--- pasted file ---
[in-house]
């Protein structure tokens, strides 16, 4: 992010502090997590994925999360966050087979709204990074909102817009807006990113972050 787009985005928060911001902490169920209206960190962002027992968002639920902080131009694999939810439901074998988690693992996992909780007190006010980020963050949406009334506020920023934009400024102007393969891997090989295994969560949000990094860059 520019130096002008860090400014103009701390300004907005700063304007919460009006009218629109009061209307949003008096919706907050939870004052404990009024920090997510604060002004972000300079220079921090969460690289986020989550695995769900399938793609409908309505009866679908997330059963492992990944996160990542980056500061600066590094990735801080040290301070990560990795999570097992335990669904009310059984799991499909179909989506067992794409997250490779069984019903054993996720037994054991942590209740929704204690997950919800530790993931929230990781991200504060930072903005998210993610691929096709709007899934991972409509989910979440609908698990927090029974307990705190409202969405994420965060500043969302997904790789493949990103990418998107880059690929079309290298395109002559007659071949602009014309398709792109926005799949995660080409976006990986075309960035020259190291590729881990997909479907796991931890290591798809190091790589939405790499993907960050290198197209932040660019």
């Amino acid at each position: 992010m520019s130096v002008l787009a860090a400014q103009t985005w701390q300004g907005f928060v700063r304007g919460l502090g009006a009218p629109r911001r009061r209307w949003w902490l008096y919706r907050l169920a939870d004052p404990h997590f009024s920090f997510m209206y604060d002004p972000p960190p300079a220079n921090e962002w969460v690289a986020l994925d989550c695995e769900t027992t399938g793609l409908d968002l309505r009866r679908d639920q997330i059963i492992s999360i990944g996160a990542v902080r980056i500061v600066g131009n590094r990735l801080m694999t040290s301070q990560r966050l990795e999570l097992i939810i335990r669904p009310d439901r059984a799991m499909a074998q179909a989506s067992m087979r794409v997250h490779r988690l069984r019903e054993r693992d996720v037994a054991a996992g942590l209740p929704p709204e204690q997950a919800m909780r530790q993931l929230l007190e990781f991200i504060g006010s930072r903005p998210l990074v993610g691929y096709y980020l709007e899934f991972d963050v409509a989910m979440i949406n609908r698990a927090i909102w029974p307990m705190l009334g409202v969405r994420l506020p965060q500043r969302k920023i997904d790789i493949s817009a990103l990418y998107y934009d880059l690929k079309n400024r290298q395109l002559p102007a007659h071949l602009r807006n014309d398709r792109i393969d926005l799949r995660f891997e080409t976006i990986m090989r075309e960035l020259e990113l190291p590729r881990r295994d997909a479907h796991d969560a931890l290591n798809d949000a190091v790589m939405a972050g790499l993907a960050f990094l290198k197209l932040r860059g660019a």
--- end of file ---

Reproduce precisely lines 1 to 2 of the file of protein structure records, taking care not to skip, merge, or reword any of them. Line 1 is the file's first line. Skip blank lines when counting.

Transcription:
[in-house]
């Protein structure tokens, strides 16, 4: 992010502090997590994925999360966050087979709204990074909102817009807006990113972050 787009985005928060911001902490169920209206960190962002027992968002639920902080131009694999939810439901074998988690693992996992909780007190006010980020963050949406009334506020920023934009400024102007393969891997090989295994969560949000990094860059 520019130096002008860090400014103009701390300004907005700063304007919460009006009218629109009061209307949003008096919706907050939870004052404990009024920090997510604060002004972000300079220079921090969460690289986020989550695995769900399938793609409908309505009866679908997330059963492992990944996160990542980056500061600066590094990735801080040290301070990560990795999570097992335990669904009310059984799991499909179909989506067992794409997250490779069984019903054993996720037994054991942590209740929704204690997950919800530790993931929230990781991200504060930072903005998210993610691929096709709007899934991972409509989910979440609908698990927090029974307990705190409202969405994420965060500043969302997904790789493949990103990418998107880059690929079309290298395109002559007659071949602009014309398709792109926005799949995660080409976006990986075309960035020259190291590729881990997909479907796991931890290591798809190091790589939405790499993907960050290198197209932040660019």